It was the best of times, it was the worst of times, it was the age of wisdom, it was the age of foolishness, it was the epoch of belief, it was the epoch of incredulity, it was the season of Light, it was the season of Darkness, it was the spring of hope, it was the winter of despair, we had everything before us, we had nothing before us…
— Opening line from “A Tale of Two Cities” by Charles Dickens
For those deeply engaged in cryptocurrencies, the words of Charles Dickens, written 160 years ago, have the ring of prophecy. 2018 was the best and worst of times for those holding bitcoin, ether, OMG or XRP. And yet, for some savvy community members who donated their currencies for good, 2018 was also a “season of light.” This year Ripple founder, Chris Larsen, donated $29 million in XRP to fulfill the wishes of every classroom teacher on DonorsChoose.org. In March, OmiseGO and Ethereum co-founder, Vitalik Buterin donated $1 million in crypto to help refugees in Uganda. The anonymous philanthropist behind the Pineapple Fund gave away 5,104 bitcoins to 60 charities, including us. Pine writes, “I consider this project a success. If you’re ever blessed with crypto fortune, consider supporting what you aspire our world to be :).”
Now, to close out the year, three generous supporters of the Internet Archive are offering to match any cryptocurrency donation up to a total of $25,000, made before the end of 2018. For the next few days, you can quadruple your impact for good. What better way to put your cryptocurrencies to work this year than by ensuring everyone will have access to world’s knowledge, for free and with complete reader privacy on archive.org?
So why should crypto communities support the Internet Archive? Well, we’ve been experimenting alongside crypto founders, developers and dreamers since 2011. Five years ago, the Internet Archive’s founder, Brewster Kahle, wrote this reflection on Dreams Reflected in Bitcoin. Back then, Kahle wrote about early bitcoiners, “Love the dreamers– they make life worth living.”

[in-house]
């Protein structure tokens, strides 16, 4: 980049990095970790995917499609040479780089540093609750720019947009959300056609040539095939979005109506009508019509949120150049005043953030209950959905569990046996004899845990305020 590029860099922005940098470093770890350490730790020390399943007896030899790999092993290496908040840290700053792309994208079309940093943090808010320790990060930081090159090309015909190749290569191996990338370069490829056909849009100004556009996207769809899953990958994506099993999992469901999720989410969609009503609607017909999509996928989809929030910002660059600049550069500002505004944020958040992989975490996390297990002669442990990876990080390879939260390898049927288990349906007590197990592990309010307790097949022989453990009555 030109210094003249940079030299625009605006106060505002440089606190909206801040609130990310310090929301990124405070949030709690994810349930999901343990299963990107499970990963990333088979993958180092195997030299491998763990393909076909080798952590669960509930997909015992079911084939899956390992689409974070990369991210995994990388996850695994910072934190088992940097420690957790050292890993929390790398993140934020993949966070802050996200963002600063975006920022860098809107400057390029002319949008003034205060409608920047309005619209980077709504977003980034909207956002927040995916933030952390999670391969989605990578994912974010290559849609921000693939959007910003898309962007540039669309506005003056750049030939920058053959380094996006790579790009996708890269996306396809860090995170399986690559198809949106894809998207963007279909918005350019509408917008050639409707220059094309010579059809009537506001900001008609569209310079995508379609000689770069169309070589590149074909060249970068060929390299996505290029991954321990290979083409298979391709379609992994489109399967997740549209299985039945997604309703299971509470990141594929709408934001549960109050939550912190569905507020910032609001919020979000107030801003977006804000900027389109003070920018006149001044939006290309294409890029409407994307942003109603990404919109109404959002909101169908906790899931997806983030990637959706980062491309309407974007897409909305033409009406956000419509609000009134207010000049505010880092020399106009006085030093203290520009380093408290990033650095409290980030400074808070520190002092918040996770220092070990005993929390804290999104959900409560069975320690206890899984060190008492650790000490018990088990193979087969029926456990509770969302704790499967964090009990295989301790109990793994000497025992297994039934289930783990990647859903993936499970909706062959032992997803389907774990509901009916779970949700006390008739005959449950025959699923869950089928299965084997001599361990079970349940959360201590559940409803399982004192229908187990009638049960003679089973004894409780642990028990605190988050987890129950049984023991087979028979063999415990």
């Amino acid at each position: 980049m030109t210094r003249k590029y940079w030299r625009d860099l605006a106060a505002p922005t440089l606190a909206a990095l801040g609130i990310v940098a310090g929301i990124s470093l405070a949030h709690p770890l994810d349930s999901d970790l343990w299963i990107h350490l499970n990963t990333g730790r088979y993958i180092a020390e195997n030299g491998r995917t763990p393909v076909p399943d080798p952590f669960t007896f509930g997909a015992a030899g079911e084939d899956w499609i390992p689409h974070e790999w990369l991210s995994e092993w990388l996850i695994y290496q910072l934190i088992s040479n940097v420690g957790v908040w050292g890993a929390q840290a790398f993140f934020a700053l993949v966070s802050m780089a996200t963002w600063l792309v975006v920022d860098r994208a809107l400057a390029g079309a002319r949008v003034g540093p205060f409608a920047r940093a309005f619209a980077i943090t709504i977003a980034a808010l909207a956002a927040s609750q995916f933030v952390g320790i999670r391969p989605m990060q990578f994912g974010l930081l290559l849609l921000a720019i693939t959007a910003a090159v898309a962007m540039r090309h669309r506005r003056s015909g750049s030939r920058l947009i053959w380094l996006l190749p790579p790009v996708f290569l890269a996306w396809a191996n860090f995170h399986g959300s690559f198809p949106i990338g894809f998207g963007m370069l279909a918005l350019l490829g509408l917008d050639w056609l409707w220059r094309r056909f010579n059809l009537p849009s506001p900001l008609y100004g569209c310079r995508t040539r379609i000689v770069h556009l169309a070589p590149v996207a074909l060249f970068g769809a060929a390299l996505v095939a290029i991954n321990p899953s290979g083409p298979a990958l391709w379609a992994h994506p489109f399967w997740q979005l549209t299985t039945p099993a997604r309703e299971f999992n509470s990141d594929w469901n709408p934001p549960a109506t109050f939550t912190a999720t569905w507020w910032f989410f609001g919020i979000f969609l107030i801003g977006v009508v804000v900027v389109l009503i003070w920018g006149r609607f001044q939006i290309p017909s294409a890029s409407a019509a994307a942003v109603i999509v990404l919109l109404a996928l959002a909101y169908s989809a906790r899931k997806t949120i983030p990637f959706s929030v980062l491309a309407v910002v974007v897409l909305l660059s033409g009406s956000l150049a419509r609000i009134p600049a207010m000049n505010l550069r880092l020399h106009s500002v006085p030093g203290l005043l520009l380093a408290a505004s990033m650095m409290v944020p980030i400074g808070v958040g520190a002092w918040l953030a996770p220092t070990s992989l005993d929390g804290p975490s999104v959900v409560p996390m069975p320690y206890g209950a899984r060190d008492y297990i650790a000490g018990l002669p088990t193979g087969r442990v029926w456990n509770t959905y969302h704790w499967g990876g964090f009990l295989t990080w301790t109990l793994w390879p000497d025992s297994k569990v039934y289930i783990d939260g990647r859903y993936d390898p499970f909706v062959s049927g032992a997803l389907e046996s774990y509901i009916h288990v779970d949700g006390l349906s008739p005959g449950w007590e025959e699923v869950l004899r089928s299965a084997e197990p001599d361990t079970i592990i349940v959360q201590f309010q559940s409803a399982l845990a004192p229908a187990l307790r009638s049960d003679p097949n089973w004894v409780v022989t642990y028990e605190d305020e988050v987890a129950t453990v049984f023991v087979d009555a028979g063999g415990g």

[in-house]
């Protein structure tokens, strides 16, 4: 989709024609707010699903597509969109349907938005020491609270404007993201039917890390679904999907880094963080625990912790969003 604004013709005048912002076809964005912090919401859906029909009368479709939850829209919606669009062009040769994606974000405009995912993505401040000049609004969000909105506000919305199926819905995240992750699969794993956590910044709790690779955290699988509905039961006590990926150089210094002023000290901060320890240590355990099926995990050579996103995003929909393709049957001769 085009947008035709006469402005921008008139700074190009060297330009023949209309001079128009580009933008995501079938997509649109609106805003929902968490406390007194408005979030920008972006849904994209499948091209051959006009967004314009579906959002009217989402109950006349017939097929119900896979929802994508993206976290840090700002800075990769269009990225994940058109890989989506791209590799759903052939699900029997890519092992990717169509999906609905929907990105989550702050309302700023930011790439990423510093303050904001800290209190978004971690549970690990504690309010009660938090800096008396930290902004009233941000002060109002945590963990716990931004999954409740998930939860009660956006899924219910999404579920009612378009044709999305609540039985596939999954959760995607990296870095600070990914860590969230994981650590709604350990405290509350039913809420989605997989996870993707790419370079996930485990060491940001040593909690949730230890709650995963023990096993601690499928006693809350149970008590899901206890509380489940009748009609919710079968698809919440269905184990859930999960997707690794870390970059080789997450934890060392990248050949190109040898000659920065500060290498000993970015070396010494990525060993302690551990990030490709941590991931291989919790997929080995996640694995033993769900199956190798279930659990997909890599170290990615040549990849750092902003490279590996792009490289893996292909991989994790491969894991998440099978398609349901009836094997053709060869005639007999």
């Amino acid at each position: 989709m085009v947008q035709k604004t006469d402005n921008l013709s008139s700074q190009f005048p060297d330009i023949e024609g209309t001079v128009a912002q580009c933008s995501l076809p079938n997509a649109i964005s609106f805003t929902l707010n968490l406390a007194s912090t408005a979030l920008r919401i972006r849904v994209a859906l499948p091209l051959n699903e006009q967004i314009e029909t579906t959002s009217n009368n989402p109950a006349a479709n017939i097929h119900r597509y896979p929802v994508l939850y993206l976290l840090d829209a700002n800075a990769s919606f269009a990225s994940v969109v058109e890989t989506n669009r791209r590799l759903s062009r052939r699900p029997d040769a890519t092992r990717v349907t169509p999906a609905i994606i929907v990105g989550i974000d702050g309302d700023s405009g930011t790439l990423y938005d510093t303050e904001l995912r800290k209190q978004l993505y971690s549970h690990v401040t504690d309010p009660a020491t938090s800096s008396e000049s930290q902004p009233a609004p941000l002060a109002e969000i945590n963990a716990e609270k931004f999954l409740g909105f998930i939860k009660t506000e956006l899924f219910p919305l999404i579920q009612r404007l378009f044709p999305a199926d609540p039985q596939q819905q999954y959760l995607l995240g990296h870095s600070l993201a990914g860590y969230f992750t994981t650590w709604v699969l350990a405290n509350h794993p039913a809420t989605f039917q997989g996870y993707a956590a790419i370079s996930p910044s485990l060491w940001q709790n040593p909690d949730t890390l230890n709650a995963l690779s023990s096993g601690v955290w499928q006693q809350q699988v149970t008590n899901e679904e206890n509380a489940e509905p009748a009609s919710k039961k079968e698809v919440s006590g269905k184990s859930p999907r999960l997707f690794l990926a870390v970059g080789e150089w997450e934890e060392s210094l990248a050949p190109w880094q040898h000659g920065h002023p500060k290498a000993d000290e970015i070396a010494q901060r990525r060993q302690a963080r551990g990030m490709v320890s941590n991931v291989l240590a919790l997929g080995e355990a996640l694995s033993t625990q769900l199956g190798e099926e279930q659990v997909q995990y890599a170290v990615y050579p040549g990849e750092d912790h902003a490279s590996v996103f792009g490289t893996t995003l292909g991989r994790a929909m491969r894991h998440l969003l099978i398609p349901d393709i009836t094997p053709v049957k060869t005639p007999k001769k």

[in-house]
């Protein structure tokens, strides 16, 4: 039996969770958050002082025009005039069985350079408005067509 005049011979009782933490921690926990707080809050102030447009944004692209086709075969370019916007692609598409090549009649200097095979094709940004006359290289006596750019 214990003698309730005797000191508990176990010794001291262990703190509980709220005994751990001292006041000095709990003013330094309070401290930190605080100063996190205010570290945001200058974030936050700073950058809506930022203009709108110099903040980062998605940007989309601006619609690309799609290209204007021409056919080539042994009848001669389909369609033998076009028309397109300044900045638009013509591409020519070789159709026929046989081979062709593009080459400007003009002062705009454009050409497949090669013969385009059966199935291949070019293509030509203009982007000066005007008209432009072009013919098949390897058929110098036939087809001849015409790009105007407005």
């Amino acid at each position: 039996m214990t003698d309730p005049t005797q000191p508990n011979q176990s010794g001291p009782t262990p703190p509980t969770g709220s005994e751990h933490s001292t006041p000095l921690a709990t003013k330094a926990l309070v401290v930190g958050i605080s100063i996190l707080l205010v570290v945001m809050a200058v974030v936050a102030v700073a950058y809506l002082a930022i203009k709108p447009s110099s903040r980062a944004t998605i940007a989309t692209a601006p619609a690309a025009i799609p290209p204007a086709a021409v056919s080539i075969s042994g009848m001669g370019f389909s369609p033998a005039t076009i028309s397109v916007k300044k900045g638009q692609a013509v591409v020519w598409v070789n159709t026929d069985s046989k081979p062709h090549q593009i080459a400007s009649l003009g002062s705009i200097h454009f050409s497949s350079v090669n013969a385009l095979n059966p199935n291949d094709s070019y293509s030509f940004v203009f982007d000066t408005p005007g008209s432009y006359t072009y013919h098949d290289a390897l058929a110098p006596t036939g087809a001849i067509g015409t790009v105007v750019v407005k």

When asked why he is so interested in accepting and promoting Bitcoin, Kahle’s response is one that many people in the Bitcoin community can relate to. “I think that at the Internet Archive,” Kahle said in a phone interview, “we see ourselves as coming from the net. As an organization we exist because of the internet, and I think of Bitcoin as a creature of the net. It’s a fantastically interesting idea, and to the extent that we’re all trying to build a new future, a better future, let’s try and round it out.”
So as we wind down our 2018 fundraising campaign, we ask our friends in the crypto community to help the Internet Archive “round it out.” We’re about $460,000 from reaching our year-end goal. And right now your crypto donation will be matched 3-to-1. We accept dozens of altcoins now, thanks to a partnership with Changelly. Your support will go to building a new and better future on the net. We promise you, it will be crypto well spent.
The Internet Archive has had thousands of games available to play in your browser for over five years now, but the joy of booting up these items immediately never seems to grow old. In fact, the main issue is there’s so many, and they’re from all different eras and times, that it might be worth it to point out 12 Christmas (and general Holiday Season) themed games just to try out.
(Most of these should work fine in most modern browsers, including Chrome, Firefox, and Edge, along with browsers that use the same engines. Safari and Internet Explorer, as well as others, might have issues here and there. Always give Jason Scott, our Software Curator, a heads-up as to what problems you might have.)
This is a pretty wild game, made in 1994 by a Norwegian game studio and featuring a very santa-like character who fights a huge range of enemies across a wide range of levels. Your command buttons are ARROW KEYS for movement, the CTRL key for the A button, ALT/OPTION key for B button, and the SPACE bar for C. The manual for this game is located here.
A conversion mod was done for an earlier iD Software creation, Commander Keen; again, all the usual sprites and graphics have been totally redone to give us holiday cheer. You can play the redone Commander Keen here.
The commands are the usual ARROW KEYS to move and CTRL to take actions. After a top-down view, it switches to a fast paced platform for everyone’s favorite kid, wearing a Santa hat.
Trust me, this sounds a lot better than it looks. Part of our larger handheld collection, this license of the original Burton-Selick movie has Jack walking, minding his own business while avoiding snowballs and other creatures. You use the ARROW KEYS as well as the CTRL key to take action, although you’ll be hard pressed to enjoy it! Unless the Pumpkin King holds such a sway with you that you’ll take the effort…